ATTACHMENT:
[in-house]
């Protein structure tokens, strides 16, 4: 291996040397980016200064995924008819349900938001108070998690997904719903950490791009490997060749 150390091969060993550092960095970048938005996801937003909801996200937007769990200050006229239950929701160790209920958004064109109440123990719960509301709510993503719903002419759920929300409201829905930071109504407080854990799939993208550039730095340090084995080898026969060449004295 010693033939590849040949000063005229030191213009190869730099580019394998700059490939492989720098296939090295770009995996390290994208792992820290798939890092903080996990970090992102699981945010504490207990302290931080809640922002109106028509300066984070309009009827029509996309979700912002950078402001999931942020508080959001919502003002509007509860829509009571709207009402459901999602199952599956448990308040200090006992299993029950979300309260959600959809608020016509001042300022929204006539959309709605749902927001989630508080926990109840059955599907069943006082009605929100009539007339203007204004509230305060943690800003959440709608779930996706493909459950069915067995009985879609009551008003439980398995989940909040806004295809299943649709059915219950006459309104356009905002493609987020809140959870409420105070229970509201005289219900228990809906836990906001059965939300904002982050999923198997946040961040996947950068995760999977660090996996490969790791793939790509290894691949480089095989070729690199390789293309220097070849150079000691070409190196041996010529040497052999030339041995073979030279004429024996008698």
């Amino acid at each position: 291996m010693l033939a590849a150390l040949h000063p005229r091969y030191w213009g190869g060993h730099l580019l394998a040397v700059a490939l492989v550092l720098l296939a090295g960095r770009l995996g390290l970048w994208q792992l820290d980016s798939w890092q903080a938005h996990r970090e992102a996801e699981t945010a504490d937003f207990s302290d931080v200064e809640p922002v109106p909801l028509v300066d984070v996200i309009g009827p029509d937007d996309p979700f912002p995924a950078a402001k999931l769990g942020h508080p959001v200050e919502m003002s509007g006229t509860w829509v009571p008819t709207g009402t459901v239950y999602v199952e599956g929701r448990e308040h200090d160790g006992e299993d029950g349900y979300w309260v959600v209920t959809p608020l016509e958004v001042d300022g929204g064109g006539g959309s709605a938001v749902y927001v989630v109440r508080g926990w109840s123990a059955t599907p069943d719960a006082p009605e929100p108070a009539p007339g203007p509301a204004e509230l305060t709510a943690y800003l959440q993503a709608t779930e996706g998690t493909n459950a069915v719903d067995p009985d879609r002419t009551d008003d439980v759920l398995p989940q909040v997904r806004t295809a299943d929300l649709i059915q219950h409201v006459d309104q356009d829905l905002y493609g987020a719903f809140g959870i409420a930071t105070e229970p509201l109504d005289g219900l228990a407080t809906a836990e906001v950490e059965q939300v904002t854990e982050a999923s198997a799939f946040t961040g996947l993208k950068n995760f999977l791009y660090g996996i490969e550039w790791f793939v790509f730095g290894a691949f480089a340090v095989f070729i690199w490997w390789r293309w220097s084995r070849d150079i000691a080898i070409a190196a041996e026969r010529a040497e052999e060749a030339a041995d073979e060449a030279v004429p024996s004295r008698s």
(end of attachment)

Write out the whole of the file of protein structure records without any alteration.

[in-house]
């Protein structure tokens, strides 16, 4: 291996040397980016200064995924008819349900938001108070998690997904719903950490791009490997060749 150390091969060993550092960095970048938005996801937003909801996200937007769990200050006229239950929701160790209920958004064109109440123990719960509301709510993503719903002419759920929300409201829905930071109504407080854990799939993208550039730095340090084995080898026969060449004295 010693033939590849040949000063005229030191213009190869730099580019394998700059490939492989720098296939090295770009995996390290994208792992820290798939890092903080996990970090992102699981945010504490207990302290931080809640922002109106028509300066984070309009009827029509996309979700912002950078402001999931942020508080959001919502003002509007509860829509009571709207009402459901999602199952599956448990308040200090006992299993029950979300309260959600959809608020016509001042300022929204006539959309709605749902927001989630508080926990109840059955599907069943006082009605929100009539007339203007204004509230305060943690800003959440709608779930996706493909459950069915067995009985879609009551008003439980398995989940909040806004295809299943649709059915219950006459309104356009905002493609987020809140959870409420105070229970509201005289219900228990809906836990906001059965939300904002982050999923198997946040961040996947950068995760999977660090996996490969790791793939790509290894691949480089095989070729690199390789293309220097070849150079000691070409190196041996010529040497052999030339041995073979030279004429024996008698």
């Amino acid at each position: 291996m010693l033939a590849a150390l040949h000063p005229r091969y030191w213009g190869g060993h730099l580019l394998a040397v700059a490939l492989v550092l720098l296939a090295g960095r770009l995996g390290l970048w994208q792992l820290d980016s798939w890092q903080a938005h996990r970090e992102a996801e699981t945010a504490d937003f207990s302290d931080v200064e809640p922002v109106p909801l028509v300066d984070v996200i309009g009827p029509d937007d996309p979700f912002p995924a950078a402001k999931l769990g942020h508080p959001v200050e919502m003002s509007g006229t509860w829509v009571p008819t709207g009402t459901v239950y999602v199952e599956g929701r448990e308040h200090d160790g006992e299993d029950g349900y979300w309260v959600v209920t959809p608020l016509e958004v001042d300022g929204g064109g006539g959309s709605a938001v749902y927001v989630v109440r508080g926990w109840s123990a059955t599907p069943d719960a006082p009605e929100p108070a009539p007339g203007p509301a204004e509230l305060t709510a943690y800003l959440q993503a709608t779930e996706g998690t493909n459950a069915v719903d067995p009985d879609r002419t009551d008003d439980v759920l398995p989940q909040v997904r806004t295809a299943d929300l649709i059915q219950h409201v006459d309104q356009d829905l905002y493609g987020a719903f809140g959870i409420a930071t105070e229970p509201l109504d005289g219900l228990a407080t809906a836990e906001v950490e059965q939300v904002t854990e982050a999923s198997a799939f946040t961040g996947l993208k950068n995760f999977l791009y660090g996996i490969e550039w790791f793939v790509f730095g290894a691949f480089a340090v095989f070729i690199w490997w390789r293309w220097s084995r070849d150079i000691a080898i070409a190196a041996e026969r010529a040497e052999e060749a030339a041995d073979e060449a030279v004429p024996s004295r008698s």